Narrative:BAe Nimrod XV230 departed at 13:43 for a mission over Afghanistan, in support of coalition forces engaging the Taliban. At 15:30 the airplane rendezvoused with an RAF Lockheed TriStar tanker and received fuel in an air-to-air refuelling procedure that lasted 10 minutes. Air-to-air refuelling appeared to pass without incident and XV230's crew prepared to turn east, towards their operational area.
Eleven minutes later a bomb bay fire warning, either coincident with, or followed immediately by, an elevator bay underfloor smoke warning, was reported. The crew also reported smoke entering the aircraft’s cabin, from both elevator and aileron bays. Within a minute the aircraft depressurised as the fire breached the aircraft’s pressure hull requiring the crew to don their oxygen masks.
The captain began to turn the aircraft towards Kandahar, declared a MAYDAY and began a descent. Meanwhile a crew member reported a fire 'from the rear of the starboard engines'. Another crew member reported a fire within the aileron bay. Last radio contact was at 15:46 when the crew acknowledged the Kandahar weather for landing. About the same time, a Harrier GR7 pilot, who was several thousand feet above, reported an
intense fire close to the starboard fuselage and stretching out between where the wing joins the aircraft fuselage to the starboard engine; there was a second fire that stretched behind the aircraft from a point on the side of the rear body of the aircraft.
At 15:47 the Harrier pilot reported that he saw the Nimrod explode. It broke into 4 sections, at a height of between 750 feet and 1000 feet.
As the Board was unable to investigate XV230's wreckage at the crash site and it proved impossible to recover more than a few small components from the aircraft, the Board has been unable to determine positively the source or cause of the fire which led to the loss of XV230 and its crew. Nonetheless, through investigation of the limited data available, the Board was able to deduce the most probable location of the fire, a number of probable causes of that event and factors which possibly contributed to it:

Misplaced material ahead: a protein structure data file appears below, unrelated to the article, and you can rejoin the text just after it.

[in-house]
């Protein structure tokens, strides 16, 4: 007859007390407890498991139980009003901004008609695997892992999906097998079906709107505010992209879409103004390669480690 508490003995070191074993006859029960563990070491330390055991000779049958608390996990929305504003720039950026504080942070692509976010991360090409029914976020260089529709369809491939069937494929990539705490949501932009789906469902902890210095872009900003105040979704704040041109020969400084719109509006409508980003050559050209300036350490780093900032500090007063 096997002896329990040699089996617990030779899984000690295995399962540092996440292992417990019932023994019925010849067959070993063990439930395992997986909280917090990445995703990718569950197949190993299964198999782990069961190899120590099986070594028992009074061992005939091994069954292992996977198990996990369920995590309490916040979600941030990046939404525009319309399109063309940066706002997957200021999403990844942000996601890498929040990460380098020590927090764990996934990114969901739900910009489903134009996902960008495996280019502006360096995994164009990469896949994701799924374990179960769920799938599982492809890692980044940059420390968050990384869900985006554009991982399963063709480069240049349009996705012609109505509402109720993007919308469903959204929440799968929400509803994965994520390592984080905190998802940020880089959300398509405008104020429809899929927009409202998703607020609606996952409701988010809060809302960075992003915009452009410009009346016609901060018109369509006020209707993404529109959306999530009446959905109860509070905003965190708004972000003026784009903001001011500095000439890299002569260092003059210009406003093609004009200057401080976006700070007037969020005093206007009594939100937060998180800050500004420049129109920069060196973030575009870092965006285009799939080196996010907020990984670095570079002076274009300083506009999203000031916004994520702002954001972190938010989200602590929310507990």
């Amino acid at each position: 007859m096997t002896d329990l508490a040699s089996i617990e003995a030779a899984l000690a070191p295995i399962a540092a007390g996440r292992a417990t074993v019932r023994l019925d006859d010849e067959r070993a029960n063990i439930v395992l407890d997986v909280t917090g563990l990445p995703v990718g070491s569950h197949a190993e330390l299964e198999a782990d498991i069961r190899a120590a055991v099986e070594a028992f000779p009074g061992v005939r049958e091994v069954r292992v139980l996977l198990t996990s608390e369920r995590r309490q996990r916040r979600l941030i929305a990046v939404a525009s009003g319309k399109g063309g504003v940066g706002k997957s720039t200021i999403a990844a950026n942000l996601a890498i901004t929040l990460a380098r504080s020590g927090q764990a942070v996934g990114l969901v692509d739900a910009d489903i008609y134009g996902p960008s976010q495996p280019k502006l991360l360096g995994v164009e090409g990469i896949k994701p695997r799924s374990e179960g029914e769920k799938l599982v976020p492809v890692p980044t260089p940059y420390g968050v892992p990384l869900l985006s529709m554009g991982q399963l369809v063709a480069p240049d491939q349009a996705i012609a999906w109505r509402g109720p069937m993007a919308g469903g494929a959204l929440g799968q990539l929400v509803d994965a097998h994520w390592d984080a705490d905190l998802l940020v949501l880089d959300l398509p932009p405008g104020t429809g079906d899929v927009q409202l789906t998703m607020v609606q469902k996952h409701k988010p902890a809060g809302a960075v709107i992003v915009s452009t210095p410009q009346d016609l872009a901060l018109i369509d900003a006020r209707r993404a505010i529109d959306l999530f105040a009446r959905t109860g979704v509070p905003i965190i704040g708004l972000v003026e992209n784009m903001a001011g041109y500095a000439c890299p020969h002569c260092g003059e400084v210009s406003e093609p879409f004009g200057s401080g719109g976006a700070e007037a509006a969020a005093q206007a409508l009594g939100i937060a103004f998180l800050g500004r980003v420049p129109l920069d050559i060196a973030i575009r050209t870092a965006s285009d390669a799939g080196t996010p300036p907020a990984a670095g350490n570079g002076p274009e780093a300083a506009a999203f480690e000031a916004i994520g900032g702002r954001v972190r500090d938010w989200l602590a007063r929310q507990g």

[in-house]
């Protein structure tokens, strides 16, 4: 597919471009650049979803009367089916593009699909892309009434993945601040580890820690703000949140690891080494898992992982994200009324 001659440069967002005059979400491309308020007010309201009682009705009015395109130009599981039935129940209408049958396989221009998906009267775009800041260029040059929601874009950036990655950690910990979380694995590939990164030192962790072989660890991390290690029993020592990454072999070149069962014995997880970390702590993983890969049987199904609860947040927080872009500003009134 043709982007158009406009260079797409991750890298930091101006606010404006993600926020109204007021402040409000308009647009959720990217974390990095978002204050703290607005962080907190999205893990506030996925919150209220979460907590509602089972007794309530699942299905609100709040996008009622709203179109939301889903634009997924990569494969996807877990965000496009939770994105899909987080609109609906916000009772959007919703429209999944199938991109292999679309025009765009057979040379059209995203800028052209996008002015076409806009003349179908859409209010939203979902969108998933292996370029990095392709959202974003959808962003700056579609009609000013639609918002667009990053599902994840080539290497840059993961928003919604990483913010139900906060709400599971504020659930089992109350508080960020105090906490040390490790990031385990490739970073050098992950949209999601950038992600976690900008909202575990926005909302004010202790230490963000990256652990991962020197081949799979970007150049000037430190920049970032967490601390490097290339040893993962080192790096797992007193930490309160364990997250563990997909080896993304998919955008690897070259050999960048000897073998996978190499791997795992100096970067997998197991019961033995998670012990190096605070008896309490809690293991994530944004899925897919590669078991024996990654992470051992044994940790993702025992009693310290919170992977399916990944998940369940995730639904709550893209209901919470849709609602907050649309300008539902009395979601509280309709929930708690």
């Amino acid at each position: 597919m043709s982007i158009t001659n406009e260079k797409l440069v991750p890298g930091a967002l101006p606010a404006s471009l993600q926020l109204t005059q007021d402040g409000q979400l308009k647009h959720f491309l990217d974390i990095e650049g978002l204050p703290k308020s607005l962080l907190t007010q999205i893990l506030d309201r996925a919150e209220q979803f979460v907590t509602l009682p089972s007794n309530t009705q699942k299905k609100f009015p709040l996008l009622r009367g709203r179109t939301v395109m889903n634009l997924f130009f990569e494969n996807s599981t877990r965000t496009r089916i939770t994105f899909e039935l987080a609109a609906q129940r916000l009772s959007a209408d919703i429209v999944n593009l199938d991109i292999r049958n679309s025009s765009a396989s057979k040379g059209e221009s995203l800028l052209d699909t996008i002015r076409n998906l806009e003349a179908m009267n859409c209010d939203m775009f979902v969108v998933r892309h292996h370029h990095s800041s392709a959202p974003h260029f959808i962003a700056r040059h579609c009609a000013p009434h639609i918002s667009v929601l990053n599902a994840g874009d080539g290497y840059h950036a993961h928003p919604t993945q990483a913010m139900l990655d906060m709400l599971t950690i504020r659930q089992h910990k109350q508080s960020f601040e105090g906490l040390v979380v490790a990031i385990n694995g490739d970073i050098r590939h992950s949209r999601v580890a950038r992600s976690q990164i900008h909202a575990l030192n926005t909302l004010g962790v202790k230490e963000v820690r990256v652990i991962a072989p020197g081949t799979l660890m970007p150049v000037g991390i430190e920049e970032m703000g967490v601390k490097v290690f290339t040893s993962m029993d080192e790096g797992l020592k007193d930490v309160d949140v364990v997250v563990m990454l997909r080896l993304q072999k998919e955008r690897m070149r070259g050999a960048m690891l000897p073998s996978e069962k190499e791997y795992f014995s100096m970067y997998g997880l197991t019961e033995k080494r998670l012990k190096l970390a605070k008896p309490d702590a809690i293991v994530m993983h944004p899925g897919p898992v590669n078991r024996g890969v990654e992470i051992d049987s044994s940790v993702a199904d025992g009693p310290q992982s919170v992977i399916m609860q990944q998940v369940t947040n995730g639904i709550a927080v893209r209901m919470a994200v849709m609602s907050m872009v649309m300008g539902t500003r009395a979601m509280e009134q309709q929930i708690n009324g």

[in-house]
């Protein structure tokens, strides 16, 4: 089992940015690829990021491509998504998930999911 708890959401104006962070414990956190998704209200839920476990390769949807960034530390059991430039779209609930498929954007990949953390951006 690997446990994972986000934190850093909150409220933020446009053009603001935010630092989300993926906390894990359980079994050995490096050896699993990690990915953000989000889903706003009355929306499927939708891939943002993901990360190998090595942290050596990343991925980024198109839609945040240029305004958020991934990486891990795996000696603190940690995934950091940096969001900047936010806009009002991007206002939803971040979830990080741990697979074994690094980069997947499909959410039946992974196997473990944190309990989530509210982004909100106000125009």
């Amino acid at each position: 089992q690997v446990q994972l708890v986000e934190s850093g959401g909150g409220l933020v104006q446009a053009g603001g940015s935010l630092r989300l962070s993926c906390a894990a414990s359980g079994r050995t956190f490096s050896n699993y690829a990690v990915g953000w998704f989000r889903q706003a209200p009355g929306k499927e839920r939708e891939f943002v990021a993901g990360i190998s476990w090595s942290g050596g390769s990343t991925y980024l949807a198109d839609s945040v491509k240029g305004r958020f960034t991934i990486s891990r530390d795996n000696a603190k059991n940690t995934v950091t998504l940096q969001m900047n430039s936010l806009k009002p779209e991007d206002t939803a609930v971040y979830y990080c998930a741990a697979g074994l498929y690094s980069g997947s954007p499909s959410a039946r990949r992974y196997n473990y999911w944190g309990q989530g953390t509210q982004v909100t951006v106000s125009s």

a. The escape of fuel during AAR, occasioned by an overflow from No 1 tank, or a leak from the fuel system (fuel coupling or pipe), led to an accumulation of fuel within the No 7 tank dry bay. Although of a lower probability, the fuel leak could have been caused by a hot air leak damaging fuel system seals.
b. The ignition of that fuel following contact with an exposed element of the aircraft's crossfeed/ SCP pipe work.
a. The age of the Nimrod MR2's non-structural system components.
b. Nimrod MR2 maintenance policy in relation to fuel and hot air systems.
c. The lack of a fire detection and suppression system within the No 7 tank dry bay.
d. The fact that hazard analysis did not correctly categorize the potential threat to the aircraft caused by the collocation of fuel and hot air system components within the No 7 tank dry bay.
e. The formal incorporation of AAR capability within the Nimrod did not identify the full implications of successive changes to the fuel system and associated procedures.
a. The loss of flying controls through fire damage to the hydraulic systems or cables and pulleys.
Loss of control
» 14 Britons killed in Afghanistan (BBC, 2-9-2006)
» British Armed Forces killed in Afghanistan (Ministry of Defence, 2-9-2006)
» Crashed RAF Nimrod identified (Jane’s Defence Weekly, 5-9-2006)
» Nimrod crew 'made mayday call (Channel 4 News, 4-9-2006)